Welcome to the U.S.-Ukraine Business Council

OP-ED: By Morgan Williams, President
U.S.-Ukraine Business Council (USUBC)
The Novynar weekly magazine, #5, in Ukrainian Kyiv, Ukraine, Friday, Feb. 8, 2008

If Hillary Clinton becomes US president, support for and a friendly attitude to Ukraine will be a kind of a family tradition for her, Morgan Williams believes.

The process of presidential primaries in the United States is very peculiar and looks even somewhat mysterious for most Americans. Small wonder, it is like a terra incognita for the rest of the world, Morgan Williams, president of the U.S.-Ukraine Business Council (USUBC), writes in a fresh issue of The Novynar.

The Super Tuesday, a major chain in this seemingly endless political soap opera, has partly clarified the situation in the Republican camp. However, the issue of a Democratic candidate for president is still open. The answer is in the way we nominate candidates for president.

In Great Britain, like in the majority of democratic countries, the nomination of candidates is mainly a prerogative of party members who typically endorse candidatures at closed party conventions.

We, Americans, are used to having our own way with everything, and therefore prefer the full measure of democracy. That is why we turned the nomination of main runners into a circus show that lasts almost two years and is made up of endless road shows from one state to another and media events that very often defy common sense and logic.

Incidentally, election campaign battles in Ukraine are beginning to look more and more the same.

The endless chain of campaign events, speeches, and interviews run candidates down both physically and mentally so much that only the toughest bidders for president's office stay in the race - the rest just drop out.

I was personally involved in this business in 1979 when I was head of Republican Senator Bob Dole's nomination campaign in the Iowa caucus.
Then, polling voters in Iowa became a harbinger of his future failure in the presidential race.

At the end of his campaign in Iowa, Senator Dole, like his rivals, had visited every court house, every hall and every fair in the state. He shook thousands of hands, many of them several times, answered at least a million questions from journalists that covered topics ranging from social insurance programs to prices for corn and grain.

Still, no matter how exhausting the campaign in Iowa was, it was a mere warm-up before candidates got into cars, busses, trains and planes to reach out to all the 50 states. This activity ends in national conventions at which parties officially nominate their candidates for president and vice president.

In the course of conventions, most of party members, both ordinary and heavyweights, waste no time in publicly praising their favorite candidate.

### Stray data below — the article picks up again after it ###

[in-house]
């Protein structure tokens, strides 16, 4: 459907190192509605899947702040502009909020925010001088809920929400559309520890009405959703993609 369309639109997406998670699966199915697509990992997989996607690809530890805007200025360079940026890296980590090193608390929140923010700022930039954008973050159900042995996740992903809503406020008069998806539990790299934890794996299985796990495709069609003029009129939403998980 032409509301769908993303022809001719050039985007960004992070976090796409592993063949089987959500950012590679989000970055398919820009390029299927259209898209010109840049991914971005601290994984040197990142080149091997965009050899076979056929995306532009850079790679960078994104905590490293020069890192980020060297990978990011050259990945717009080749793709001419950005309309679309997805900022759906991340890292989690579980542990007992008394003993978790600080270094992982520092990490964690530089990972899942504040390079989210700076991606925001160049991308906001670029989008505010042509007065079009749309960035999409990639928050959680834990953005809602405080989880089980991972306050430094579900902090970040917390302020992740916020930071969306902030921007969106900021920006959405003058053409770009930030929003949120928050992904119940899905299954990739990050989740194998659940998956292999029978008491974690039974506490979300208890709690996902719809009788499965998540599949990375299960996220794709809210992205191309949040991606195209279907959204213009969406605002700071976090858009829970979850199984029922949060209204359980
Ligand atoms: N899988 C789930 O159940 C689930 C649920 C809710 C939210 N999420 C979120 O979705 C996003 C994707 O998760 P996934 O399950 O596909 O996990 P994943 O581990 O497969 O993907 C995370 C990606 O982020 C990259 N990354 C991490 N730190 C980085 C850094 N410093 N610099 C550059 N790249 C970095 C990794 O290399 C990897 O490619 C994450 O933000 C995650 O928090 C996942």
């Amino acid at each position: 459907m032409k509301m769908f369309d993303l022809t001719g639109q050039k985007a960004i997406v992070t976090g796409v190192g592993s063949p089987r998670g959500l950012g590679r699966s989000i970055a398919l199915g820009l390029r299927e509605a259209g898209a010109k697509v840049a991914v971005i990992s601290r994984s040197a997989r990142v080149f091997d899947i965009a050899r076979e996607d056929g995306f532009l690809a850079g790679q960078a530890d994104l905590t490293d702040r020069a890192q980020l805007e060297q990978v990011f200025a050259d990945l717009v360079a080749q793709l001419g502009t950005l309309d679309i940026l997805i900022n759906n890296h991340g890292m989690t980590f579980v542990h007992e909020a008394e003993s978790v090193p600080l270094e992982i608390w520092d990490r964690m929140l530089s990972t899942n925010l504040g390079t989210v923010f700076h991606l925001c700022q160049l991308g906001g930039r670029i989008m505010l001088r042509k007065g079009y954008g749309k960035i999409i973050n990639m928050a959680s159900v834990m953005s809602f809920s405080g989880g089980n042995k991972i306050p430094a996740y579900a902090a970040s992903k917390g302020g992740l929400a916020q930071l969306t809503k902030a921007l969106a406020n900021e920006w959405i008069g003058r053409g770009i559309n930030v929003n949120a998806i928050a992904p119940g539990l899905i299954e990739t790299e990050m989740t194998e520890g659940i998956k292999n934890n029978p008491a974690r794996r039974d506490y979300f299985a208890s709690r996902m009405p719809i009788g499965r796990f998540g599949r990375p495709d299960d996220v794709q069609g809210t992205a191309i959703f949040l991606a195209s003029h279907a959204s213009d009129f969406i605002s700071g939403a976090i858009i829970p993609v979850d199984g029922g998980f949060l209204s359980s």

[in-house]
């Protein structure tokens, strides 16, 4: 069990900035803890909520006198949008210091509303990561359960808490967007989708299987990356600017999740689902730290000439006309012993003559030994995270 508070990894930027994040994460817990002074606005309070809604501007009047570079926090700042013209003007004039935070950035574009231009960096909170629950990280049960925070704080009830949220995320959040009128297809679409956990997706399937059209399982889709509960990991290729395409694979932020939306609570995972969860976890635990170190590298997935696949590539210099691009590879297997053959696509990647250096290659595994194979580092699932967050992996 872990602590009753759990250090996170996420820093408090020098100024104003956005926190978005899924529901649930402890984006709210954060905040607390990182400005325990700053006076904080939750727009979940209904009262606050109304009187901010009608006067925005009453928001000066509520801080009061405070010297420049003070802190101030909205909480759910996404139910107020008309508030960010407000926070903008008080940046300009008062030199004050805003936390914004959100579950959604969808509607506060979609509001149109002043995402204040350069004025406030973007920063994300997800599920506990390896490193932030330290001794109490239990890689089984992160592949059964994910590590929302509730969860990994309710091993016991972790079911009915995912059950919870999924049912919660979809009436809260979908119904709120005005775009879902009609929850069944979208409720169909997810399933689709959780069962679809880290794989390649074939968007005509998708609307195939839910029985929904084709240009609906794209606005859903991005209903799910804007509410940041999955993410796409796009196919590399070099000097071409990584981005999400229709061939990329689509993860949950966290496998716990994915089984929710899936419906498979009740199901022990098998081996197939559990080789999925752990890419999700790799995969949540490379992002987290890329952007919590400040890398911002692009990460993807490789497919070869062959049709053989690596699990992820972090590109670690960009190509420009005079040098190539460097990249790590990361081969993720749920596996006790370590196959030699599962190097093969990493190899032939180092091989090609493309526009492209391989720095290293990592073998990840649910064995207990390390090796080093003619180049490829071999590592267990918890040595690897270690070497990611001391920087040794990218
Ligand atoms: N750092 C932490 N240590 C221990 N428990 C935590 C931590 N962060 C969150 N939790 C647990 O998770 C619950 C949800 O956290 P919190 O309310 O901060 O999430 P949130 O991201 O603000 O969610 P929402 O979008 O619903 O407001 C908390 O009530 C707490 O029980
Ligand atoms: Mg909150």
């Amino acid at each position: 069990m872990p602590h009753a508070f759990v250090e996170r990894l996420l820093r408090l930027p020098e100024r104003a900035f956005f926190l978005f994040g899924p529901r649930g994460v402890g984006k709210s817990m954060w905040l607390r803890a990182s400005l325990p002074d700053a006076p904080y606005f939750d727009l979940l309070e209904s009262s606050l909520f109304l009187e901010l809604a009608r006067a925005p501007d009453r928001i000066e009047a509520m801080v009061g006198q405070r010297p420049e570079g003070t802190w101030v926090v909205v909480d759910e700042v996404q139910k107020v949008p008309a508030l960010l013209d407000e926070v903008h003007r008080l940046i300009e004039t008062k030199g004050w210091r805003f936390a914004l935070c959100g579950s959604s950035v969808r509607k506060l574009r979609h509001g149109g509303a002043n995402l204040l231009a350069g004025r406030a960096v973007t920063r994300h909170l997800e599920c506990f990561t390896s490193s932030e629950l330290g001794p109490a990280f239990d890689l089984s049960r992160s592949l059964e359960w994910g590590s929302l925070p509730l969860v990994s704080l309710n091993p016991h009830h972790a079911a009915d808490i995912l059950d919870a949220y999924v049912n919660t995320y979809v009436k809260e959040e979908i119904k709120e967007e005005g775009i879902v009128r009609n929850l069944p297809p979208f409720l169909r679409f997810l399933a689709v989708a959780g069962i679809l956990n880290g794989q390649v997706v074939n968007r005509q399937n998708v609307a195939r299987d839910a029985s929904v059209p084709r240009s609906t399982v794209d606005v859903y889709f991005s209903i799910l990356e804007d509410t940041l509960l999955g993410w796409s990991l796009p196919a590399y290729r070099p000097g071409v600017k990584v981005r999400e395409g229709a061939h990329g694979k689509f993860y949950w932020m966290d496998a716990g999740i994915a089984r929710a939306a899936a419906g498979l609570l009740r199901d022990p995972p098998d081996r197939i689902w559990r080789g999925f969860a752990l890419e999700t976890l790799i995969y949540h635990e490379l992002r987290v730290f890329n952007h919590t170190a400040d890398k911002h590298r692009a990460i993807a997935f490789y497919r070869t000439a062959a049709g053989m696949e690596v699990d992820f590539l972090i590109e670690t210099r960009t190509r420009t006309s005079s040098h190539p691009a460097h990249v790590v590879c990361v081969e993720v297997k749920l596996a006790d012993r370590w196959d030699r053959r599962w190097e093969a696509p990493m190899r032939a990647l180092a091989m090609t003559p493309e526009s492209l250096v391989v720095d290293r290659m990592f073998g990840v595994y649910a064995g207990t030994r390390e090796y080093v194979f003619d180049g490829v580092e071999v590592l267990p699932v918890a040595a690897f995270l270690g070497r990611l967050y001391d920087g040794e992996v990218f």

Most of their speeches spark some indifferent applause in the best case, just open boredom in the worst case. This year, the Americans will have to be eyewitnesses of much the same show.

How does all this refer to Ukraine and the Ukrainians? - Most of this year's candidates for president have earlier visited Ukraine.

During the presidential tenure of her husband Hillary Clinton went to Ukraine on her own, staying in Lviv. Later in 2005, she went to Ukraine on a team of US senators headed by John McCain, one of the incumbent nominees for president.

Her husband Bill Clinton visited Ukraine thrice or more, both during his presidency and afterwards. His public speeches in Kyiv attracted a large number of people. I was eyewitness to an exceptionally warm welcome the Ukrainians gave to this leader.

Therefore, if Hillary Clinton wins the presidency, support for and friendly attitude toward Ukraine will be a kind of a family tradition. It will be a major departure from the attitude of the Bush administration, as Pres Bush has not visited Ukraine.

The other Democratic nominee, Barack Obama, also visited Ukraine jointly with Senator Richard Lugar (R-IN). His visit was not limited to official meetings as he went on several field visits to defense industry sites in the Donetsk oblast.

Republican Senator John McCain, a hot favorite among the nominees, is also interested in backing Ukraine and its democratic path.

Ahead of the 2004 Orange revolution, he wrote in The Washington Post about the need to foster closer ties with Ukraine to stop it from being dragged in the Russian orbit. Both as senator and head of the International Republican Institute (IRI), McCain did much for his voice in support of Ukraine to be heard.

Therefore, with a high degree of probability one can predict that, regardless of who becomes the US president in 2009, Ukraine will be ensured all the support it needs to become a strong independent nation and powerful democracy with developed economy based on private capital and advance on its Euro-Atlantic path.

For those who view the US primaries as a weird thing, I must admit that I agree with them: it is a weird thing. However, as an American, I must assure you that without primaries the United States would have never become a great nation. I hope, we will preserve our primaries as open, transparent and dynamic as they were this year.

Morgan Williams serves as President of the U.S.-Ukraine Business Council
(USUBC) in Washington, D.C. (www.usubc.org). He is the Director, Government Affairs, Washington Office, for the SigmaBleyzer Emerging Markets Private Equity Investment Group. He has been active regarding the economic and democratic development of Ukraine since 1993.

LINK: http://novynar.com.ua/opinion/19906